When a skater decides to begin skating on streets, it is I hope with a clear and rational understanding of their skill level and ability to control and stop their speed at will. Not being able to do this is not ideal even in isolated situations, but it is risky and dangerous in situations involving other road users, vehicles of all sizes, motorbikes and cyclists. If you cannot stop at the line separating one street from another, you are literally at risk of having an accident or collision.
I recommend that to street skate you must be able to stop, using whatever methods work for you. I also recommend using the easiest, most functional and effective stop, the heel brake if you are fairly new to skating or haven’t had the time or inclination to learn and master several others.
The skaters who choose to retain their heel brake while street skating have my full support and admiration. There are far too many skaters giving in to peer pressure and have removed their heel brake when their other stopping methods are nowhere near as reliable or successful. This is, in my opinion pure madness and the reason why skaters get hurt and injured when they begin to street skate. Skaters who do not possess sufficient stopping skills while skating on streets help to create an image of skaters as reckless and irresponsible. Most road users think we should not be there at all.
My professional opinion after teaching inline skating since 2000 is that, you should not remove your heel brake until you have the following stopping methods fluently in your repertoire. Please think very carefully about this, as your health and safety is at risk if you make the decision to remove your brake without having excellent alternatives. The unfortunate tendency for skaters to remove their brakes is the biggest threat to the sport.
You need to have full control of a T-slide (and Toe-Stop Drag for roller skaters) for quickly slowing down and controlling your speed in a group. This means that on a slope, using the T-slide or Toe Stop Drag you can stop the acceleration and maintain a constant, slow speed, despite the slope gradient changing.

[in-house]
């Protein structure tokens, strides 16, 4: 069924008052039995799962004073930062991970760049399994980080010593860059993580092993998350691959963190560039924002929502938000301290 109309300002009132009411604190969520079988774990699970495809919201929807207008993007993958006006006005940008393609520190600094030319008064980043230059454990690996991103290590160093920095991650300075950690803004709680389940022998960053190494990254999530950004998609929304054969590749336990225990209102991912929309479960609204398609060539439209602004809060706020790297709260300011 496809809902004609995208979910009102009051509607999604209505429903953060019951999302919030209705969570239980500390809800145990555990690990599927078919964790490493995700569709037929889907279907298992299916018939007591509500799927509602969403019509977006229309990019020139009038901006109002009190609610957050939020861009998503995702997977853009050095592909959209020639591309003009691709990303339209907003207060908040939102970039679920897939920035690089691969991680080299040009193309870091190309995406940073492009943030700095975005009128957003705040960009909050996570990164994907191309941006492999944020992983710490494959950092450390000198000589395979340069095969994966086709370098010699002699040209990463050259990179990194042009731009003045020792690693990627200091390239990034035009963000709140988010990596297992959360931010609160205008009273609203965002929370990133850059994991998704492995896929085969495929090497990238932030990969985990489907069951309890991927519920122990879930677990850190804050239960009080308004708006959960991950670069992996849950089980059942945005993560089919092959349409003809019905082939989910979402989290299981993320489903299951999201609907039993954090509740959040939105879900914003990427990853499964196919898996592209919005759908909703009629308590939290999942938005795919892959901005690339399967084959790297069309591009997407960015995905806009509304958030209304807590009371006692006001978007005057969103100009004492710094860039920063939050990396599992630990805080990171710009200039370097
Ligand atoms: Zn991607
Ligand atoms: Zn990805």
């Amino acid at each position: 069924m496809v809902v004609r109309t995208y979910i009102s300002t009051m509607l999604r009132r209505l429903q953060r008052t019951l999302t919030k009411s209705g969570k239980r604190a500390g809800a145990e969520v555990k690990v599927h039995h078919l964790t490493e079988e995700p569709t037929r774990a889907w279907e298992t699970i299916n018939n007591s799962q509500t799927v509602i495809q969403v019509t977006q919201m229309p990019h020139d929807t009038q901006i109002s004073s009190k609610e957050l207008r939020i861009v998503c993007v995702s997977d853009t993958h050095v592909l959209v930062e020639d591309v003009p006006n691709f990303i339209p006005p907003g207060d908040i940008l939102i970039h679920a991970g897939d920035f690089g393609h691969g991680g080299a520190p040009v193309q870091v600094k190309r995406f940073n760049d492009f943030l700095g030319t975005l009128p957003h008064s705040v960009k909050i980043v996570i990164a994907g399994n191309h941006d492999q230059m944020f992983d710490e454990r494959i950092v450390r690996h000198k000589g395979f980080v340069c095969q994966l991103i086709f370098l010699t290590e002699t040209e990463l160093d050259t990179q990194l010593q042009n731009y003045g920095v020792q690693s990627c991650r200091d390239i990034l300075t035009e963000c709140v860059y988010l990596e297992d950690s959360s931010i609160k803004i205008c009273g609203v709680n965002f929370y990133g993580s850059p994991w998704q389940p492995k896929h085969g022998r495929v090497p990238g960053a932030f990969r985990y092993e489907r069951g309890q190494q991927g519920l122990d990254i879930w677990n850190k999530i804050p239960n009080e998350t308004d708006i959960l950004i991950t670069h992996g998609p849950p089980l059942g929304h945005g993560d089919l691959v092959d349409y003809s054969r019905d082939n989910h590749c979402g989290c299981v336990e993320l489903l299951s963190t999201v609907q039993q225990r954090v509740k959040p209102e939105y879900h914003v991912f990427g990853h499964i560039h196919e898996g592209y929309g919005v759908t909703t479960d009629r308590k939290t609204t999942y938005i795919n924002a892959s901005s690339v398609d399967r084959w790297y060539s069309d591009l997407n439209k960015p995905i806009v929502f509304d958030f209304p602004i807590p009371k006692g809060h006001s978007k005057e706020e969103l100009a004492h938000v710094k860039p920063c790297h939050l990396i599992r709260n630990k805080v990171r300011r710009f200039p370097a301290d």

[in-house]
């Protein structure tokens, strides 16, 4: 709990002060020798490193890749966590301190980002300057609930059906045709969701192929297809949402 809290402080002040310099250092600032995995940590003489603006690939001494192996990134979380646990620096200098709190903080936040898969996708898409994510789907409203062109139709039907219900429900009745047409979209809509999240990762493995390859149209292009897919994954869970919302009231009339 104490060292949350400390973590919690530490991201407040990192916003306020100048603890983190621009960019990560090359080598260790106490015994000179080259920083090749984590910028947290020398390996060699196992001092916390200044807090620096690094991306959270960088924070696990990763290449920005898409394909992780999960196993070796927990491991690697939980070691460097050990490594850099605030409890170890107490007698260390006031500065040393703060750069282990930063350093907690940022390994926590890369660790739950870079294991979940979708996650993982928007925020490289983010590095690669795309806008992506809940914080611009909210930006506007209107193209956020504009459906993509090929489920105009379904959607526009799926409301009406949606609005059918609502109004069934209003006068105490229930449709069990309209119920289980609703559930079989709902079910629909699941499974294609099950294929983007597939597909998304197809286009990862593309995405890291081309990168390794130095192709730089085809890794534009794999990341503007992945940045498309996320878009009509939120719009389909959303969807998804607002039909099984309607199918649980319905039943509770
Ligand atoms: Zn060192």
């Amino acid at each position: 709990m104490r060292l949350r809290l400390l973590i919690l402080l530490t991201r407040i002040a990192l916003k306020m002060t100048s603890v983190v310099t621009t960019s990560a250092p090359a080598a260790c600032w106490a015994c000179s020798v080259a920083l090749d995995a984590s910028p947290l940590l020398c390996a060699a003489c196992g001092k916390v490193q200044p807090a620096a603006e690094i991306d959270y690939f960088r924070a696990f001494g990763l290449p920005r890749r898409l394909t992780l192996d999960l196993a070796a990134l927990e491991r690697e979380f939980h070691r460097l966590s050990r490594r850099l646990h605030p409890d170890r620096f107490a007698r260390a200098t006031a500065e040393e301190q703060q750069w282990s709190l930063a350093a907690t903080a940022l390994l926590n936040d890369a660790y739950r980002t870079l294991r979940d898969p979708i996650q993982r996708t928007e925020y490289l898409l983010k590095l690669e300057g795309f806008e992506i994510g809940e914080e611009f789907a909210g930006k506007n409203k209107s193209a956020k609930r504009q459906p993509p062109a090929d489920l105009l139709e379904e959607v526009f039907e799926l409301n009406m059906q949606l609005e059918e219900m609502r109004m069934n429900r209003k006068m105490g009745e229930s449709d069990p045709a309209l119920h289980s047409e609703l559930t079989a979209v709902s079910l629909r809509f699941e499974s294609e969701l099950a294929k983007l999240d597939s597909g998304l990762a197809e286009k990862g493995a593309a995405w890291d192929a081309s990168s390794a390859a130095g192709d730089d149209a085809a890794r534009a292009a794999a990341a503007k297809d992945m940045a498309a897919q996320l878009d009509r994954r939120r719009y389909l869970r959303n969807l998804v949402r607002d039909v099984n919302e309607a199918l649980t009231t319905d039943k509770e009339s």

You MUST also have a stopping method that can stop you on a downhill AND in an emergency situation. Unfortunately, the T-stop DOES NOT have this potential and too many skaters are relying on just a T-slide as their only functioning stopping method.
The Plough and Stepping Plough stops are excellent methods for controlling speed on slopes and also for coming to a complete stop (whether on inlines or roller skates).
Check out my online How To Stop Intermediate Level course which includes the Lunge Stop. The pre-requisite skill to learn the Lunge Stop is to have a fluent Lunge Turn. Use this FREE online tutorial from the Intermediate course to learn and master the Lunge Turn. Just click “Free Trial” on the link above.
The Powerstop is recommended for emergency situations.
This video tutorial covers the Lunge Stop, Powerstop and Powerslide.
The Backwards Powerslide from a fluent forwards entry (or Backwards Toe Stop for quaddies) are perhaps the most efficient methods to stop quickly in emergency situations.
Not enough skaters are equipping themselves with the above range of stopping methods that actually work from their highest speeds. As a skater you are relatively unprotected compared to vehicles and the consequences of not being able to stop can be extremely serious.
When you have 2-3 functioning stopping methods that do not use the brake, it’s important to be able to combine them together in sequences that produce the best stopping for you. Here are some of my personal favourite stopping combos using 2-3 stopping methods;
If you’d like help improving your heel brake stop so it actually works well enough to see you safely onto the streets, check out this FREE Trial lesson from the How to Stop online course, beginner level.
For a FREE Trial Lesson on the Intermediate level Spin Stop, click Free Trail on this page;
If you want to learn the Backwards Powerslide from scratch, click Free trial on this page;